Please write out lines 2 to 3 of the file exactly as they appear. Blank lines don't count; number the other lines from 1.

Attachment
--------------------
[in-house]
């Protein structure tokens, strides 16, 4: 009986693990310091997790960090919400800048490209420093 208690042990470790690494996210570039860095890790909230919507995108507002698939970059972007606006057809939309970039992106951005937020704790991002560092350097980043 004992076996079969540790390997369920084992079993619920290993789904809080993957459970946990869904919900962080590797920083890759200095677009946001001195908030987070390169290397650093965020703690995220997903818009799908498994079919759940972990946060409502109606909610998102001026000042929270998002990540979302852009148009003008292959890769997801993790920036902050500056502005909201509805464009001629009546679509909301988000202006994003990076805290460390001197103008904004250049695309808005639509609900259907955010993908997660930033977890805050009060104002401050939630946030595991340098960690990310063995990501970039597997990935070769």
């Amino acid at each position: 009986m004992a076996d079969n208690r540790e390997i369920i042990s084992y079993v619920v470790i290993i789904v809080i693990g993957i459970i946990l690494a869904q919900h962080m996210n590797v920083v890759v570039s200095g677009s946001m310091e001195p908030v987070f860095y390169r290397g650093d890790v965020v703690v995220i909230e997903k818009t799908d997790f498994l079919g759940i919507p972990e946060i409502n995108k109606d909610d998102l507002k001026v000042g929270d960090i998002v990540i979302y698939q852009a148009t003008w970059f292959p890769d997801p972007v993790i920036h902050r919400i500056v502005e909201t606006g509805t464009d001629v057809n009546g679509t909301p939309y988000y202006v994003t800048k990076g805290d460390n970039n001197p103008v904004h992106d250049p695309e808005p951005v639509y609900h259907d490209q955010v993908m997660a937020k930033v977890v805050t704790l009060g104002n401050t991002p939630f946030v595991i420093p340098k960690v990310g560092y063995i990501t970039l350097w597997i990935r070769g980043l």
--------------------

């Protein structure tokens, strides 16, 4: 009986693990310091997790960090919400800048490209420093 208690042990470790690494996210570039860095890790909230919507995108507002698939970059972007606006057809939309970039992106951005937020704790991002560092350097980043 004992076996079969540790390997369920084992079993619920290993789904809080993957459970946990869904919900962080590797920083890759200095677009946001001195908030987070390169290397650093965020703690995220997903818009799908498994079919759940972990946060409502109606909610998102001026000042929270998002990540979302852009148009003008292959890769997801993790920036902050500056502005909201509805464009001629009546679509909301988000202006994003990076805290460390001197103008904004250049695309808005639509609900259907955010993908997660930033977890805050009060104002401050939630946030595991340098960690990310063995990501970039597997990935070769």
């Amino acid at each position: 009986m004992a076996d079969n208690r540790e390997i369920i042990s084992y079993v619920v470790i290993i789904v809080i693990g993957i459970i946990l690494a869904q919900h962080m996210n590797v920083v890759v570039s200095g677009s946001m310091e001195p908030v987070f860095y390169r290397g650093d890790v965020v703690v995220i909230e997903k818009t799908d997790f498994l079919g759940i919507p972990e946060i409502n995108k109606d909610d998102l507002k001026v000042g929270d960090i998002v990540i979302y698939q852009a148009t003008w970059f292959p890769d997801p972007v993790i920036h902050r919400i500056v502005e909201t606006g509805t464009d001629v057809n009546g679509t909301p939309y988000y202006v994003t800048k990076g805290d460390n970039n001197p103008v904004h992106d250049p695309e808005p951005v639509y609900h259907d490209q955010v993908m997660a937020k930033v977890v805050t704790l009060g104002n401050t991002p939630f946030v595991i420093p340098k960690v990310g560092y063995i990501t970039l350097w597997i990935r070769g980043l």